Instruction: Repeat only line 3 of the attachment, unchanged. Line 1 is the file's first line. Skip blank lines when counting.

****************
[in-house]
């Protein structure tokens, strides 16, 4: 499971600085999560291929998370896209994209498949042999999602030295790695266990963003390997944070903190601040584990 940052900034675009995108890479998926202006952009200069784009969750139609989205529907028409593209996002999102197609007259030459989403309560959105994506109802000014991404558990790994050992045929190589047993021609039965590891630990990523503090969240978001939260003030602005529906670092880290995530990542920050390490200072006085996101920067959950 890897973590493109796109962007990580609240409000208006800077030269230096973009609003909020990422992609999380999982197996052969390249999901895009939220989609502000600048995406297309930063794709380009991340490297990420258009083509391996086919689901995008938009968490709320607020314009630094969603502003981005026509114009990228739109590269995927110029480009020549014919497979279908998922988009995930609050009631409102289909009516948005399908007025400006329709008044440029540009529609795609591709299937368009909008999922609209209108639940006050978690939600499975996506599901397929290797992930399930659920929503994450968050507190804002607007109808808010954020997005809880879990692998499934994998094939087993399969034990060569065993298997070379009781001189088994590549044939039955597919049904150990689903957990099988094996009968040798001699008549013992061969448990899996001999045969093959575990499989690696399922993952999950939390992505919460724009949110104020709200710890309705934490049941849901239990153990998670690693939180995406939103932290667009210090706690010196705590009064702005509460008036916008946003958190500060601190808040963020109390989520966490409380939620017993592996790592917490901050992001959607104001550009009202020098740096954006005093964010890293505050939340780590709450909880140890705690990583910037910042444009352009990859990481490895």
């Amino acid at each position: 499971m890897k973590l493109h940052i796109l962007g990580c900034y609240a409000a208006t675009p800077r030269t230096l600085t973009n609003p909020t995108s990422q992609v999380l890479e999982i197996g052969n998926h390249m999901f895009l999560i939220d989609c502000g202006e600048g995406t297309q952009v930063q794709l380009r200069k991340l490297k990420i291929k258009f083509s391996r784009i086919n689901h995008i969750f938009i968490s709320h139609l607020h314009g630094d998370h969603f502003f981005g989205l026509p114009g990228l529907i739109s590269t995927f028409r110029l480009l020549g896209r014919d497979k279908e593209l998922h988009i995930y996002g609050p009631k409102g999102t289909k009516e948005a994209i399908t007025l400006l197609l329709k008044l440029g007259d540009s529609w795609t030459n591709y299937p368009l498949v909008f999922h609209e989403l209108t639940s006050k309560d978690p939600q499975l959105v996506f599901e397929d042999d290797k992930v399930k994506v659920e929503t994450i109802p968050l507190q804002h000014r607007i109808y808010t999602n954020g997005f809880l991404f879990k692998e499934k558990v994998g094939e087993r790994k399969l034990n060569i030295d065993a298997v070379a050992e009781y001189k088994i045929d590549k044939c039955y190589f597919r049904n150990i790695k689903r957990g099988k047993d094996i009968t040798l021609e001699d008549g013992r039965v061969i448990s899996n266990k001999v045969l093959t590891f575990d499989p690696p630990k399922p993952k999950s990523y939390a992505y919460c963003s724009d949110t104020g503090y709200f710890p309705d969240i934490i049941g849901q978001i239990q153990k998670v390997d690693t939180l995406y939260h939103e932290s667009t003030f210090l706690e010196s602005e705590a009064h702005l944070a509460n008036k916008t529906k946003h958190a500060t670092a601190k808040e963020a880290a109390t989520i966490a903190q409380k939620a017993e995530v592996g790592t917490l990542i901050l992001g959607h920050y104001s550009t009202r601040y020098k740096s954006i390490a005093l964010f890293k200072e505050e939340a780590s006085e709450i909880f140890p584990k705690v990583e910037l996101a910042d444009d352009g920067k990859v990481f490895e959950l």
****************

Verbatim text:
């Amino acid at each position: 499971m890897k973590l493109h940052i796109l962007g990580c900034y609240a409000a208006t675009p800077r030269t230096l600085t973009n609003p909020t995108s990422q992609v999380l890479e999982i197996g052969n998926h390249m999901f895009l999560i939220d989609c502000g202006e600048g995406t297309q952009v930063q794709l380009r200069k991340l490297k990420i291929k258009f083509s391996r784009i086919n689901h995008i969750f938009i968490s709320h139609l607020h314009g630094d998370h969603f502003f981005g989205l026509p114009g990228l529907i739109s590269t995927f028409r110029l480009l020549g896209r014919d497979k279908e593209l998922h988009i995930y996002g609050p009631k409102g999102t289909k009516e948005a994209i399908t007025l400006l197609l329709k008044l440029g007259d540009s529609w795609t030459n591709y299937p368009l498949v909008f999922h609209e989403l209108t639940s006050k309560d978690p939600q499975l959105v996506f599901e397929d042999d290797k992930v399930k994506v659920e929503t994450i109802p968050l507190q804002h000014r607007i109808y808010t999602n954020g997005f809880l991404f879990k692998e499934k558990v994998g094939e087993r790994k399969l034990n060569i030295d065993a298997v070379a050992e009781y001189k088994i045929d590549k044939c039955y190589f597919r049904n150990i790695k689903r957990g099988k047993d094996i009968t040798l021609e001699d008549g013992r039965v061969i448990s899996n266990k001999v045969l093959t590891f575990d499989p690696p630990k399922p993952k999950s990523y939390a992505y919460c963003s724009d949110t104020g503090y709200f710890p309705d969240i934490i049941g849901q978001i239990q153990k998670v390997d690693t939180l995406y939260h939103e932290s667009t003030f210090l706690e010196s602005e705590a009064h702005l944070a509460n008036k916008t529906k946003h958190a500060t670092a601190k808040e963020a880290a109390t989520i966490a903190q409380k939620a017993e995530v592996g790592t917490l990542i901050l992001g959607h920050y104001s550009t009202r601040y020098k740096s954006i390490a005093l964010f890293k200072e505050e939340a780590s006085e709450i909880f140890p584990k705690v990583e910037l996101a910042d444009d352009g920067k990859v990481f490895e959950l």